This guest post was written by entrepreneur Elli Sharef.
A recent study by my company HireArt, a Y-Combinator-backed recruiting business, showed that startup employees often get fired or quit because they are not a good fit for the company. Part of the reason why that is the case is that working for a startup can be a bit different than working for larger companies.
Here are five things people should know before trying to work for a startup:
1. Working for a startup means having ownership over your work and doing something that you really believe in, but it also means doing whatever is needed of you.
Be aware that working at a startup also involves “grunt work,” well below what you might do at a larger corporation. Expect to do whatever is needed of you. Sometimes this will mean building a revolutionary feature to your product and sometimes it’ll mean making phone calls, signing for deliveries, or other tasks you may think are outside of your job description.
2. We all hope for a big exit a la Instagram. However, you should understand the risks and be aware of how rare startup success really is.
A recent Harvard study notes that 75 percent of startups fail. Will your next employer be a success or a failure? Even if everyone is working extremely hard at building a life-changing product, the reality is that it doesn’t always work out and many startups go out of business within a year. Understand what that would mean for your career progression — having too many “short stints” on your resume is a big no-no.
3. While getting equity is a big plus and many startups have yummy snacks and fun perks, expect a lower salary and fewer benefits.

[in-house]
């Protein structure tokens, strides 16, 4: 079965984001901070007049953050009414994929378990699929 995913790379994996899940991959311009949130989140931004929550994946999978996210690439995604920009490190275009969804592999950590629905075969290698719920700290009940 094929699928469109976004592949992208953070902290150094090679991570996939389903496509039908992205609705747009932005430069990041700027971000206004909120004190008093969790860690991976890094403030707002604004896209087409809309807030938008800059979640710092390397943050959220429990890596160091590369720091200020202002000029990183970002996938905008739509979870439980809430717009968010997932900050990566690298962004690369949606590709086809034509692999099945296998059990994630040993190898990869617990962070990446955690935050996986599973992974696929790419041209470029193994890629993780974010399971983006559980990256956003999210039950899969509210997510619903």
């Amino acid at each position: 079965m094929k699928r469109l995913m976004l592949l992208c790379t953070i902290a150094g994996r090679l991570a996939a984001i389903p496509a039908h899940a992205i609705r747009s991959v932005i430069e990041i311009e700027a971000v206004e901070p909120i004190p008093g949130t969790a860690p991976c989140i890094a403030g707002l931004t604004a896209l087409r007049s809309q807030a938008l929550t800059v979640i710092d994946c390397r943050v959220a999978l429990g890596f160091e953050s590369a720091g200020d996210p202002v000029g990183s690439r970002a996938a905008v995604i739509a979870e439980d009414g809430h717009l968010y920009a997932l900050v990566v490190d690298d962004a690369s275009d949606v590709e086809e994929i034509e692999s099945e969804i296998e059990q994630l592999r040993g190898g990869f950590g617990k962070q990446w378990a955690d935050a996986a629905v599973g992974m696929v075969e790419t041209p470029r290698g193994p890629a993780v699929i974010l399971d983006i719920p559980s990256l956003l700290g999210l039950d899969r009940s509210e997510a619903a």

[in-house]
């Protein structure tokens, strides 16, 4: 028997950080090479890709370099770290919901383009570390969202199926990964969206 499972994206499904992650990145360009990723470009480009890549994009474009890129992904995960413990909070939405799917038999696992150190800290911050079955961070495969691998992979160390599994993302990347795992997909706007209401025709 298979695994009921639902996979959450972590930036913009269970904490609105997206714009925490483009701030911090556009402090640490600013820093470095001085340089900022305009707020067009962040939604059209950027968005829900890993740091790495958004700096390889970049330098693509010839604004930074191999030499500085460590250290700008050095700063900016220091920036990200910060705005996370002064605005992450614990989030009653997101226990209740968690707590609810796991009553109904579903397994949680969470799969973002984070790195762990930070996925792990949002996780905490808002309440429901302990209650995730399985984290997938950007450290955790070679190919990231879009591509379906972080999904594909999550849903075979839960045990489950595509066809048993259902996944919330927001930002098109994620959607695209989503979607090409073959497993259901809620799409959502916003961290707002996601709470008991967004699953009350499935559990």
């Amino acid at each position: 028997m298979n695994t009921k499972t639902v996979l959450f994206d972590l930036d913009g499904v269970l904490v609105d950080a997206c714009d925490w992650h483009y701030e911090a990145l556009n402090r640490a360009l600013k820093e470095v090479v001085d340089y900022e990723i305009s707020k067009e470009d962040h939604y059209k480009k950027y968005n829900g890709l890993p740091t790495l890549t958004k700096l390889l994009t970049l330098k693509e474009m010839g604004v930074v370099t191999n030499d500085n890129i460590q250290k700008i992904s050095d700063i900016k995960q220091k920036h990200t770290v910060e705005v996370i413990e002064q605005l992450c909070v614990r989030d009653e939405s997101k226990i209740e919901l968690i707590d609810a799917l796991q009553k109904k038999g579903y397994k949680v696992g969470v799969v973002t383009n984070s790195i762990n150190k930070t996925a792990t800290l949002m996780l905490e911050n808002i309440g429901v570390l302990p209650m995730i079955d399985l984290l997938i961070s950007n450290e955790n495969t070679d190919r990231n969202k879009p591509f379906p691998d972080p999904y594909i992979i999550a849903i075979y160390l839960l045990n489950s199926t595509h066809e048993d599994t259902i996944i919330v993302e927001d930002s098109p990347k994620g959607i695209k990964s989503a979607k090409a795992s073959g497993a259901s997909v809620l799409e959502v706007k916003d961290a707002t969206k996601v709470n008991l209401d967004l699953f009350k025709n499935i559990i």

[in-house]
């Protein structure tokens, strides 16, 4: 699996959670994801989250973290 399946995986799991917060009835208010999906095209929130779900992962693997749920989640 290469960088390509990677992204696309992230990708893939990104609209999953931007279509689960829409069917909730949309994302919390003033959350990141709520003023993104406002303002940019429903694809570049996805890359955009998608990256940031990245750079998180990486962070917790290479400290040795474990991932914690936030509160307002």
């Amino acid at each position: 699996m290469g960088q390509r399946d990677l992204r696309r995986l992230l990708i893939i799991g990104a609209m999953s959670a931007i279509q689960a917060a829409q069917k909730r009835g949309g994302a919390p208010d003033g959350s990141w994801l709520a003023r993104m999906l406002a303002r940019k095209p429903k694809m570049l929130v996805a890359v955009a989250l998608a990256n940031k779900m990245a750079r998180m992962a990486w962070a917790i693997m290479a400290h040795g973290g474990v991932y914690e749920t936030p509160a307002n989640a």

Startups are usually more strapped for cash than other companies. This means that many of them may not be able to offer comparable salaries or benefits to other opportunities you might have. We recently had candidates for marketing positions asking for $150,000 –- note that while this might be doable at a large company, startups, in our experience, pay about 70 percent of what you might get at a larger organization.
4. You’ll have lots of exposure to founders at a small startup, but you may get less mentoring than you need.
The team atmosphere of startups is what makes it irresistible to many of us — working in a small group to achieve a big goal is energizing and feels like you’re back in college. But your managers are busy and often don’t give you the kind of formal mentorship you might get elsewhere. Don’t forget that your managers are often less experienced than you are in a given field, so it’s up to you to learn on your own. If you’re the only marketing hire at a start-up, you’ll get much less mentorship than if you worked at, let’s say Proctor and Gamble, where people with tons of years of marketing experience can teach you the tricks of the trade.
5. Finally, and perhaps most importantly, while startups are a lot of fun, the pressure can be much higher than at other types of companies.
The pressure to achieve results, hit metrics, achieve growth, and get more traction can be overwhelming for many. We’ve seen lots of people quit startups because they realized the emotional pressures were simply too much for them. It’s awesome to know your work can help make or break the business, but with great opportunity comes great responsibility!
Overall, we still think startups are amazing –- working at one will change your life, how you see the world, and what you think is possible. You’ll become a doer and fixer overnight and things that seemed overwhelming will seem like a piece of cake after a while. You’ll learn more about yourself and about how a business ought to be run than anywhere else. But the risks, discomforts, and drawbacks should not be ignored.
Elli Sharef is co-founder of HireArt, a jobs marketplace that uses online challenge-based interviews to vet job applicants. She began HireArt to fix a broken hiring and interview process and get people hired based on skills, not connections. Since starting HireArt, Elli and her team have placed hundreds of candidates in sales, service, and marketing jobs at dozens of employers. Prior to HireArt, she worked as a Business Analyst at McKinsey and Director of Strategy at the University of Phoenix.
Young businessman photo via Kiselev Andrey Valerevich/Shutterstock
Are you making or losing money with marketing automation? VB is working with marketing expert Ian Cleary to investigate marketing automation ROI. Help us out by answering a few questions
, and we'll help you out with the data.